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Old June 24, 2013, 02:25 AM   #11
Bill Akins
Senior Member
Join Date: August 28, 2007
Location: Hudson, Florida
Posts: 1,130
The Walsh design is interesting. But I am not yet sold that the forward charge wouldn't frequently set off the rearward charge. However, let's just for the moment take it at a given that it worked and didn't set off the rear charge at the same time for the purposes of the below discussion. I am wondering if perhaps a regular reproduction black powder revolver might be modified to do similar at a minimum of cost and bother.

I invite comments and let's explore this.

First for any BP newbies, I'll mention multiple projectile loads that can be loaded into the chambers of regular black powder revolvers.

If you have a very long cylinder such as with the Colt Walker repros, you can easily load like this. First load a charge and seat your ball on top of it. Then put a cardboard spacer or even a felt wad on top of that ball and load another ball on top of that. The cardboard or felt spacer is so the two lead projectiles won't be driven to stick together when they are forced against each other when they are pushed out. I have heard of people using buckshot balls to do this with also.

If you are using a shorter cylinder, say a 1851 or 1860 Colt, you might have to use .38 caliber or .45 caliber wadcutter lead projectiles and shorten them a little for them to both fit into the cylinder. But the idea is the same, two strikes on the target for each chamber shot fired. I have loaded two shortened .38 caliber wadcutters like this in a .357 cartridge case too.

Now let's explore how superimposed separate loads in single cylinders (Walsh/Roman candle style) might be made using standard BP revolvers.

I don't like the idea of the split hammer (essentially two hammers) and two triggers on the Walsh revolver. Too complicated and too easy to function both triggers accidentally at the same time.

Instead I am wondering if a cam such as used in derringers could be used so that one time the hammer is pulled back it is in a position to hit one of two nipples over one chamber, then when the hammer is pulled back again it it cammed to change its position to hit the other nipple for the same chamber. That would eliminate the need for two hammers and two triggers.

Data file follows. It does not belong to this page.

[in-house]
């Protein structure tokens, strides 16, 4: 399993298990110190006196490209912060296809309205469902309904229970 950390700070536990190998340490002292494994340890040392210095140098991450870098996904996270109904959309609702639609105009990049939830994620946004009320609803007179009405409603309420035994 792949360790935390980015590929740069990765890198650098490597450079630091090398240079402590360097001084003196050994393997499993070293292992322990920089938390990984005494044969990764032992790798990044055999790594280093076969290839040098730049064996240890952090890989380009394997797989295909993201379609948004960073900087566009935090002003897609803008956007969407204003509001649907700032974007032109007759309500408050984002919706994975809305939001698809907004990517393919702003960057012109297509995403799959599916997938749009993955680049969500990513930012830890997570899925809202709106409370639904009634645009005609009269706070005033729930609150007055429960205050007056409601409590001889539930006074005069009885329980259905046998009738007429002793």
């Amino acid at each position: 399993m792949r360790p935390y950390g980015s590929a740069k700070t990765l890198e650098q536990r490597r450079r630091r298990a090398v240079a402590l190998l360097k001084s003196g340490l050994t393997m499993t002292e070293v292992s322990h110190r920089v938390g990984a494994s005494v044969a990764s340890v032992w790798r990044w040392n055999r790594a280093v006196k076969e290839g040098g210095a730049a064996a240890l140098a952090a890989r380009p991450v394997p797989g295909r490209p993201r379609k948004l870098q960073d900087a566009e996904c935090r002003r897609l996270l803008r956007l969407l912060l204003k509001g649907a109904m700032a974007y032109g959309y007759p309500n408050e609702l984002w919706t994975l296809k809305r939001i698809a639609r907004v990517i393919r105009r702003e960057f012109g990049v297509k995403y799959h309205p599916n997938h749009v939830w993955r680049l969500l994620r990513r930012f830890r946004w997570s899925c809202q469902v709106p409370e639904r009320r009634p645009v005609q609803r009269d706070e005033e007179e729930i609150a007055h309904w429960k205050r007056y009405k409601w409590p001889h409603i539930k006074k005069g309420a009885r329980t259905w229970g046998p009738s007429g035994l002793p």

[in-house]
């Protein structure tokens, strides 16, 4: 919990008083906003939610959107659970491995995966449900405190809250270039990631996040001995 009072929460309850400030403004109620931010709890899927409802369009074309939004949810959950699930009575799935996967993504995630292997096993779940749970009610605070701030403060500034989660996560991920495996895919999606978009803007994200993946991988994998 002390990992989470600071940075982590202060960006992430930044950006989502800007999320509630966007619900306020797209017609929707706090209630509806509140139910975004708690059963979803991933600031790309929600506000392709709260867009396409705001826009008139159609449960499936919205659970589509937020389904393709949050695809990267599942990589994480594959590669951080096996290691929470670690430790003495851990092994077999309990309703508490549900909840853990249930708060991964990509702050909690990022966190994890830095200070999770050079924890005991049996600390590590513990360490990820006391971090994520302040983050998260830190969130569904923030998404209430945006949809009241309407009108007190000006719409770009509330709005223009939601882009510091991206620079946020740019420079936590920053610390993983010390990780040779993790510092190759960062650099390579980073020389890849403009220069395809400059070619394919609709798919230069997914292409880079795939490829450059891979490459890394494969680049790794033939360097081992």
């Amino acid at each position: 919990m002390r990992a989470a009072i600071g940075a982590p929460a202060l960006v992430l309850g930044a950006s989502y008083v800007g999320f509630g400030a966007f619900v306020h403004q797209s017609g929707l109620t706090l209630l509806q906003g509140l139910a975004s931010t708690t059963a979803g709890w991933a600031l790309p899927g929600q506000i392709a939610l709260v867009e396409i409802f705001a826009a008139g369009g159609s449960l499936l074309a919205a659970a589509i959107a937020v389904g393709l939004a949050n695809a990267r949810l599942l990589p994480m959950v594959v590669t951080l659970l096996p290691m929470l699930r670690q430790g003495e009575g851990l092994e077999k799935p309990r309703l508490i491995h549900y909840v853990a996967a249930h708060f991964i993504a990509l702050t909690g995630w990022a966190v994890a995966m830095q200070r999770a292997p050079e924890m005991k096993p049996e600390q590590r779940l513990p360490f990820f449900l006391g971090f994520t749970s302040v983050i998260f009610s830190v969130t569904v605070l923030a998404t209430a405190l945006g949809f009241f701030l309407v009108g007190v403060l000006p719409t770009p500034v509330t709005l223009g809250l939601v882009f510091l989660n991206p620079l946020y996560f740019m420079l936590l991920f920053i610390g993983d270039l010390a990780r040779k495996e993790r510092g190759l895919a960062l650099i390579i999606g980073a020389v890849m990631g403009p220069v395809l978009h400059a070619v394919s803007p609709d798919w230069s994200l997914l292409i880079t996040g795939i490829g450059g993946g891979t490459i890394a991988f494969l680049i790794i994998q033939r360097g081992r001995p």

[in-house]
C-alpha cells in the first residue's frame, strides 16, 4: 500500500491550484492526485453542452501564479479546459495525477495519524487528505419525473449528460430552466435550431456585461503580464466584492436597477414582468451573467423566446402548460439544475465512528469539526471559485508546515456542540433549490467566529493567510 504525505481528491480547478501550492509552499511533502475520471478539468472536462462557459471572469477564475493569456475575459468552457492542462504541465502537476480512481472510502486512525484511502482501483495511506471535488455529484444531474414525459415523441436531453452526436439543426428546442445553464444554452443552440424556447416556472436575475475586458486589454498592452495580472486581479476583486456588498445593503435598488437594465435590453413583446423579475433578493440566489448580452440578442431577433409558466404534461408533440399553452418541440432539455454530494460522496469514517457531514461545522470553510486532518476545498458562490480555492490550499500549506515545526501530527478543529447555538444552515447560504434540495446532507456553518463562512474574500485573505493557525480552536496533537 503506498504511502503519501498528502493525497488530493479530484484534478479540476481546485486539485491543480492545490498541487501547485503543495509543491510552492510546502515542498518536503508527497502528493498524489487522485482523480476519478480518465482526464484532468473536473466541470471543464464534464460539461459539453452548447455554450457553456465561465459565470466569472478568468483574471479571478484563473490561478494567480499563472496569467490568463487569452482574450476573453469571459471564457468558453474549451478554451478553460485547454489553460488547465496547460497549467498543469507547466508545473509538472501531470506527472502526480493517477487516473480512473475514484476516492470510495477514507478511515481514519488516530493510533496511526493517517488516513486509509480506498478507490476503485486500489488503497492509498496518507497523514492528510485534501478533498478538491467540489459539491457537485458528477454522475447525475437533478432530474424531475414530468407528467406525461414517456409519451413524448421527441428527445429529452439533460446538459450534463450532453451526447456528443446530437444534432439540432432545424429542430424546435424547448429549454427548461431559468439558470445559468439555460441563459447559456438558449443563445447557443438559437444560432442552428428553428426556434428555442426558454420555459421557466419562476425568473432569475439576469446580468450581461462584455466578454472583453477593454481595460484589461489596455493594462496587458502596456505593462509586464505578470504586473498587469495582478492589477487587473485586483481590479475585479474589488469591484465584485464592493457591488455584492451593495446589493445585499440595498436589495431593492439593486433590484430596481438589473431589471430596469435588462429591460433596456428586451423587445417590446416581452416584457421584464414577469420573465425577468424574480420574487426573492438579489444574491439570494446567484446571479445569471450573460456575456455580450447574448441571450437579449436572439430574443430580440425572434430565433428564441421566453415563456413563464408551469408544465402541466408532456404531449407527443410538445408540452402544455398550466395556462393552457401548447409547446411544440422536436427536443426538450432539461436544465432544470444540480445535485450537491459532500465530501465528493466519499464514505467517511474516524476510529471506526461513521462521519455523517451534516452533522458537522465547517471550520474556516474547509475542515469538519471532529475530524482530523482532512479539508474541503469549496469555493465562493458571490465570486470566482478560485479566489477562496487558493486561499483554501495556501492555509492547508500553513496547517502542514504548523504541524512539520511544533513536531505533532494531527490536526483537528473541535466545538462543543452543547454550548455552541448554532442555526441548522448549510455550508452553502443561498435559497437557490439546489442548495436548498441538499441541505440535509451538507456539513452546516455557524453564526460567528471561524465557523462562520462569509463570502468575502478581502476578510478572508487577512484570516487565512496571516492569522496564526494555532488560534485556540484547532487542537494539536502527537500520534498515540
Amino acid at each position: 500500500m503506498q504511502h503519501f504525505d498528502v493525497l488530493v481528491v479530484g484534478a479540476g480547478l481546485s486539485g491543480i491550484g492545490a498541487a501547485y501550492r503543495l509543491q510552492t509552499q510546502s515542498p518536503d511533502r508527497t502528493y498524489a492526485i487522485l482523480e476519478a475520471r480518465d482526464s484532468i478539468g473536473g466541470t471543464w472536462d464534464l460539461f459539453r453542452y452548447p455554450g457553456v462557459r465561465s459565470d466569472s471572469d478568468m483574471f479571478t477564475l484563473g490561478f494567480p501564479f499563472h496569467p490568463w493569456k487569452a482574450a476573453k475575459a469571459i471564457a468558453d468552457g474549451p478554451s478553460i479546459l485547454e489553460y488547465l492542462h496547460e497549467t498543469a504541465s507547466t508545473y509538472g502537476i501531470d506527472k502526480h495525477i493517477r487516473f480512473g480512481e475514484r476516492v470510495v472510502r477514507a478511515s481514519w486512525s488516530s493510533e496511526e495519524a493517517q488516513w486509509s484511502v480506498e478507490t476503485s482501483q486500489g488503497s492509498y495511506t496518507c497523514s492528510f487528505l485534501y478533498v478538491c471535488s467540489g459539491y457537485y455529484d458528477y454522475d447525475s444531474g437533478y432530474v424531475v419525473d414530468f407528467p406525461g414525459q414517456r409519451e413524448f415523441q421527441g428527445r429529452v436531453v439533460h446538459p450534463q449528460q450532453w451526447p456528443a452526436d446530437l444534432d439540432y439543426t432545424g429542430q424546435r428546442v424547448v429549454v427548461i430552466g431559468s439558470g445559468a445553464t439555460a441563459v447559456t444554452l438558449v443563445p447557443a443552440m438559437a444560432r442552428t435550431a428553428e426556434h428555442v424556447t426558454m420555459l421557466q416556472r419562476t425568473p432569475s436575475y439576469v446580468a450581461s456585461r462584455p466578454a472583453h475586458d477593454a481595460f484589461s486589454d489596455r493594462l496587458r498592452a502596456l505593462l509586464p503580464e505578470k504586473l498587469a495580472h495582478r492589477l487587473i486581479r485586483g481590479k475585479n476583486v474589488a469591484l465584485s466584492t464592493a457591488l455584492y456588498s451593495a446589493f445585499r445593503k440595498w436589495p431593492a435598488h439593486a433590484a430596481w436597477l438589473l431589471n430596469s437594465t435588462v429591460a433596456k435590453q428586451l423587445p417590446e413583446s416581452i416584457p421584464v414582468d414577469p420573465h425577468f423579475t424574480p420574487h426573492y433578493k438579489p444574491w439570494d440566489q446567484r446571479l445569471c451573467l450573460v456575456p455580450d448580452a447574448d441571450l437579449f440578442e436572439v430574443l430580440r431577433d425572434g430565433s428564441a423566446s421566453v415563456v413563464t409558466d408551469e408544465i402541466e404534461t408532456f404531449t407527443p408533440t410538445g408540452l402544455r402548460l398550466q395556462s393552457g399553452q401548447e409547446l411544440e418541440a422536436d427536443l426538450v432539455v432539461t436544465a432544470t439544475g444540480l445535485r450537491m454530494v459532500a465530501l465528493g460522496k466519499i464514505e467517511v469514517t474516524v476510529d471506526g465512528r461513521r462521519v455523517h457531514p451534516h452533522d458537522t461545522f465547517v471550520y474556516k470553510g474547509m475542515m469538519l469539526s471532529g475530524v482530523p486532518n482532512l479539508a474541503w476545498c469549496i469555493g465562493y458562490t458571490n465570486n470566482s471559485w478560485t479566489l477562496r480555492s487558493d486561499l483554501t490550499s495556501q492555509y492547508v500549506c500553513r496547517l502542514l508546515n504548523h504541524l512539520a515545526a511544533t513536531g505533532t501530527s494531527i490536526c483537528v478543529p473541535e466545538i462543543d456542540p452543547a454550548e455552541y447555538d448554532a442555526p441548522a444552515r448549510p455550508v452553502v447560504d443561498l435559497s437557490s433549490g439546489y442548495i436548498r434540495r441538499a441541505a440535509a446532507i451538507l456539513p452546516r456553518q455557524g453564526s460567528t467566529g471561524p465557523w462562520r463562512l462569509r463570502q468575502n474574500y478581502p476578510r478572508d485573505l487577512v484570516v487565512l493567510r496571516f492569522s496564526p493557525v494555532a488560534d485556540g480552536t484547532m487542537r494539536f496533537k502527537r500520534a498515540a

The cylinder would be kept the same as the Walsh cylinder having a flash channel going from one nipple that enters the chamber at the halfway point.
The other flash channel entering the chamber at its rear as in normal BP revolver operation.

The trick would be, how to modify a standard BP revolver so that its hammer cams into a different position to fire each successive nipple. I am also thinking of having a movable striking head on the hammer. So that you would first fire 6 shots normally, then move that (spring detent held) hammer head to where it would strike the other nipples and fire six more shots that way.

Sure would be an easy way to do it by only modifying a standard BP revolver to have a movable striking head on the hammer, and replace the cylinder with a Walsh type superimposed load cylinder. Yes you would have to move the striking head of the hammer after the first six shots so it would contact the nipples for the next six shots. But that would be better than two hammers and two triggers as in the original Walsh. Wouldn't take but half a second to move the hammer head and then you have six more shots.

Then you could actually load two projectiles in each superimposed load like I described earlier, and have 24 strikes on the target for twelve shots.

Purely academic, I'm not thinking of building one. Actually if I was going to build something like that, I'd switch to this idea instead, which could be done with a percussion or cartridge revolver without any permanent modification to the revolver, by simply replacing the cylinder with a gear on the cylinder pin and adding the chain held chambers.......

That would be really cool on a double action revolver, percussion or cartridge.

Just don't ask me how you would holster that. Lol.


"This is my Remy and this is my Colt. Remy loads easy and topstrap strong, Colt balances better and never feels wrong. A repro black powder revolver gun, they smoke and shoot lead and give me much fun. I can't figure out which one I like better, they're both fine revolvers that fit in my leather".
"To be sure of hitting the target, shoot first and call whatever you hit the target".

Last edited by Bill Akins; June 24, 2013 at 02:45 AM.
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